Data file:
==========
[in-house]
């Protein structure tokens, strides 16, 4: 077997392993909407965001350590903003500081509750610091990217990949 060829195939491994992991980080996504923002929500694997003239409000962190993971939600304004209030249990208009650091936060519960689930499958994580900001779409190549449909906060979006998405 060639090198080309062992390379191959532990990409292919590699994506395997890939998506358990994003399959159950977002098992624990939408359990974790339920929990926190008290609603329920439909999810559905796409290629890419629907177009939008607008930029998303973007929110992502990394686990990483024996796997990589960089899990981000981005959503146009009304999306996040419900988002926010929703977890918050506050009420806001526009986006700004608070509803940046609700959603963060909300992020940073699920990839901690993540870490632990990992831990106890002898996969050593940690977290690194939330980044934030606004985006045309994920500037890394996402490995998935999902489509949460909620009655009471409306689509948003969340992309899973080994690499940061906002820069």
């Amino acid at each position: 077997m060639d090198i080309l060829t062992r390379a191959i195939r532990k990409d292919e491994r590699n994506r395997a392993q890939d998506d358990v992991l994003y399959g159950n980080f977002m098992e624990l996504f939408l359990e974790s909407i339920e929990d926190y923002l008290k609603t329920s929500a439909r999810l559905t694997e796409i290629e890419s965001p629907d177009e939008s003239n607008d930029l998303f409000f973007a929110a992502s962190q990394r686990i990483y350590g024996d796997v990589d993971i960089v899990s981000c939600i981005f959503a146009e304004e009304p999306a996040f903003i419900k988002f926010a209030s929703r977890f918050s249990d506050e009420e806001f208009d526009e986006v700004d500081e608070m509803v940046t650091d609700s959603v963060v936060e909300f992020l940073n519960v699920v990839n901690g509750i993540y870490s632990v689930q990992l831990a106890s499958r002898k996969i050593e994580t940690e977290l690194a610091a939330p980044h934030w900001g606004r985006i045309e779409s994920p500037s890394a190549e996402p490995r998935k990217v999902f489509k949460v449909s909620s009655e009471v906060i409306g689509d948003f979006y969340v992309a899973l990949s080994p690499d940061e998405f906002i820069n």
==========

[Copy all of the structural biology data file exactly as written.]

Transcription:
[in-house]
């Protein structure tokens, strides 16, 4: 077997392993909407965001350590903003500081509750610091990217990949 060829195939491994992991980080996504923002929500694997003239409000962190993971939600304004209030249990208009650091936060519960689930499958994580900001779409190549449909906060979006998405 060639090198080309062992390379191959532990990409292919590699994506395997890939998506358990994003399959159950977002098992624990939408359990974790339920929990926190008290609603329920439909999810559905796409290629890419629907177009939008607008930029998303973007929110992502990394686990990483024996796997990589960089899990981000981005959503146009009304999306996040419900988002926010929703977890918050506050009420806001526009986006700004608070509803940046609700959603963060909300992020940073699920990839901690993540870490632990990992831990106890002898996969050593940690977290690194939330980044934030606004985006045309994920500037890394996402490995998935999902489509949460909620009655009471409306689509948003969340992309899973080994690499940061906002820069």
């Amino acid at each position: 077997m060639d090198i080309l060829t062992r390379a191959i195939r532990k990409d292919e491994r590699n994506r395997a392993q890939d998506d358990v992991l994003y399959g159950n980080f977002m098992e624990l996504f939408l359990e974790s909407i339920e929990d926190y923002l008290k609603t329920s929500a439909r999810l559905t694997e796409i290629e890419s965001p629907d177009e939008s003239n607008d930029l998303f409000f973007a929110a992502s962190q990394r686990i990483y350590g024996d796997v990589d993971i960089v899990s981000c939600i981005f959503a146009e304004e009304p999306a996040f903003i419900k988002f926010a209030s929703r977890f918050s249990d506050e009420e806001f208009d526009e986006v700004d500081e608070m509803v940046t650091d609700s959603v963060v936060e909300f992020l940073n519960v699920v990839n901690g509750i993540y870490s632990v689930q990992l831990a106890s499958r002898k996969i050593e994580t940690e977290l690194a610091a939330p980044h934030w900001g606004r985006i045309e779409s994920p500037s890394a190549e996402p490995r998935k990217v999902f489509k949460v449909s909620s009655e009471v906060i409306g689509d948003f979006y969340v992309a899973l990949s080994p690499d940061e998405f906002i820069n």